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24th Street Theatre Explores Immigration Issues with Bilingual, Comedy for Families

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24th Street Theatre Explores Immigration Issues with Bilingual, Comedy for Families

Commissioned by award-winning 24th Street Theatre in celebration of its 20th Anniversary Season, the world premiere of ICE, written by Leon Martell and directed by Debbie Devine, is a bilingual, humorous journey in search of what it means to be "American." For adults and kids 8 and up, ICE opens on April 21, with low-priced previews beginning April 7.

Two baseball players from Sinaloa, Mexico arrive in the U.S. with big dreams - but no documents. Armed with their Tia's famous salsa recipe, the pair works day and night to make their taco truck the "Uncle Sam" of mobile restaurants. Will a contest to be "the most American food truck" at Dodger Stadium for the 4th of July prove to Immigration and Customs Enforcement that they belong? Jesús Castaños-Chima and Tony Duranstar as Chepe and Nacho, with Davitt Felder playing multiple roles.

Set in 1988 (the year the Dodgers won the World Series), ICE looks at current events through the prism of the past.

"Here we have two immigrants trying to figure out how to become 'American' and what that means," says Devine. "Does it mean economic success and getting ahead? Does it mean fairness and justice and democracy? How is America marketed? Perception becomes reality."

ICE is the latest in a string of 24th Street productions, including Walking the Tightrope, Man Covets Bird and Hansel and Gretel Bluegrass (each one a Los Angeles Times "Critic's Choice") to tackle provocative, emotionally rich subjects that can be enjoyed by both adults and kids, separately or together. In addition to sharing 24th Street's trademark sensibility with its predecessors, ICE utilizes the same award-winning creative team, including director Devine; set designer Keith Mitchell; video designer Matthew Hill; lighting designer Dan Weingarten; sound designer Christopher Moscatiello; costume designer Shannon Kennedy; assistant directorBenjamin Durham; and stage manager Alexx Zachary.

24th Street Theatre is a multiple award-winning professional theater company with a unique connection to its local inner-city community: the giant green doors to the theater (a historic 1928 carriage house) are literally kept open to the street every day. Neighborhood residents, homeless people, local kids, students and visiting parents from nearby USC, and others stop in daily for coffee, conversation or to print up homework on the computer. Founded in 1997 as a more traditional theater, the community needs changed the theater's focus from simply creating high caliber art to using that art to make a difference in the lives of the local neighborhood residents. With a mission to engage, educate, and provoke its diverse community and city with an eclectic array of high quality artistic programming, 24th Street Theatre serves over 10,000 people annually: 6,000 children and youth, and 4,000 adults, the majority of whom are low-income. The 24th Street brand, marked by resolute commitment to the integrity of the work and a heightened, minimalistic style, is reflected in its arts education programs as well as in its mainstage productions for families.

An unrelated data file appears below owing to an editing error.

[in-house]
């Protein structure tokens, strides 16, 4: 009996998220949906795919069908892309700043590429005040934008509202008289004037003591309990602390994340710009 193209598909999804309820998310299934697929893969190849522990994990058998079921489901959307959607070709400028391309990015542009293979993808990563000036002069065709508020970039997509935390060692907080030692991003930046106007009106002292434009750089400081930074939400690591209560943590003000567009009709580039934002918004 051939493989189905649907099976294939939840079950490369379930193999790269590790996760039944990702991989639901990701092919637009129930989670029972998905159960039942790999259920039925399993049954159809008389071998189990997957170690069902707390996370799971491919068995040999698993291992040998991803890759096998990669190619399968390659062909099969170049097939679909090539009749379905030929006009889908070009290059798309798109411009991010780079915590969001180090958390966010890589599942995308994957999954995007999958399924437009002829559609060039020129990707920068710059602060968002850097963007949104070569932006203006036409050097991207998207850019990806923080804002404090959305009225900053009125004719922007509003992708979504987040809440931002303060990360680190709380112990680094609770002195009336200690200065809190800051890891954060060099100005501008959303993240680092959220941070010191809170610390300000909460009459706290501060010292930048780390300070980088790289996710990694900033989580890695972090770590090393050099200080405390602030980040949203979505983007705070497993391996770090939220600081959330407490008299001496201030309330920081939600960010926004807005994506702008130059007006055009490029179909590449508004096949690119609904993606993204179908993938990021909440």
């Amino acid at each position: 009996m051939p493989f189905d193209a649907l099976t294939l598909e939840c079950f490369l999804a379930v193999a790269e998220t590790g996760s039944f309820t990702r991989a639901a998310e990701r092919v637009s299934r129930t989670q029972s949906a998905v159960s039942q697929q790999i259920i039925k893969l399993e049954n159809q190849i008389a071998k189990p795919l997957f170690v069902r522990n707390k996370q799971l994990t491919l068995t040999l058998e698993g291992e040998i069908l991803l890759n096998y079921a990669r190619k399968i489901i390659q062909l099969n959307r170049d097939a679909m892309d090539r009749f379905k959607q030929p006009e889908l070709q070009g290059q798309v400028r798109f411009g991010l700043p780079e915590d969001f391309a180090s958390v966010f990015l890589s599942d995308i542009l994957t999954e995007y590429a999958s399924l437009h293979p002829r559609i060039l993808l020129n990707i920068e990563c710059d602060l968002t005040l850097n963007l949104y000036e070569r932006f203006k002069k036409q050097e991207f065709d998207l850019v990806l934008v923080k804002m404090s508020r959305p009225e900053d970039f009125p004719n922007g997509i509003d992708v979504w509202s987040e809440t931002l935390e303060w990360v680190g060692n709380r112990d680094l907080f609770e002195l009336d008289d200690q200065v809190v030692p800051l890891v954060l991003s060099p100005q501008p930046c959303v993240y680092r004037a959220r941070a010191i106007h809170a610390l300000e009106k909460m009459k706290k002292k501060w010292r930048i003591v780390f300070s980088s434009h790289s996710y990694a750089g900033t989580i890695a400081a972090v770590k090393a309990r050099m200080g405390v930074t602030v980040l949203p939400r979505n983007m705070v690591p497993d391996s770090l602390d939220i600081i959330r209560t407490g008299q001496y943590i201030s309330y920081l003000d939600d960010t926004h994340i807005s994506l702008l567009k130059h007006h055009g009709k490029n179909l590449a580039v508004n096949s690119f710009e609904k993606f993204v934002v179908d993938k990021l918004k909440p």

Debbie Devine is a multiple award-winning theater director and the co-founder/artistic director of 24th Street Theatre. Named "one of Los Angeles' most fascinating people" in the LA Weekly People 2012 issue, Debbie has been a respected leader in the field of arts education for over three decades. She has held the position of Drama Department Chair of Colburn School for over 30 years and is also a theatrical director with the Los Angeles Philharmonic. Debbie's work has earned her threeDrama-Logue Awards, two LA Weekly Awards (including "Best Direction" for Walking the Tightrope), a Robby Award, LA Parent magazine's Best Westside Children's Theatre Award and the Women In Theatre Award for Outstanding Achievement in the Los Angeles Theater. She earned the Los Angeles County Arts Commission's Professional Designation in Arts Education, is the recipient of the USC Rossier School of Education's Innovation and Leadership Award, and won Los Angeles County Music Center's 2001 Bravo Special Mention for her work in arts education. She is also the proud recipient of the 2011 Inspiring Women Award, presented by the L.A. Sparks and Farmers Insurance.

ICE opens for press on Saturday, April 21 at 3 p.m., continuing through June 10 on Saturdays at 3 p.m. and 7:30 p.m. and Sundays at 3 p.m. (dark May 26 and May 27). Preview performances take place April 7 through April 15. Tickets are $24 for adults ($15 for previews); $10 for kids under 16; $15 for students, seniors and teachers; and $2.40 for residents of the theater's surrounding North University Park neighborhood. The performance on Sunday, May 20 will be a gala fundraiser with tickets priced at $240. 24th Street Theatre is located at 1117 West 24th St., Los Angeles, CA 90007 (at the intersection of 24th and Hoover). Secure parking is available for $5 in the lot on the southwest corner of 24th and Hoover. The theater is air-conditioned and wheelchair accessible. For reservations and information, call(213) 745-6516 or go to www.24thstreet.org. ICE is best enjoyed by adults and kids 8 and up.


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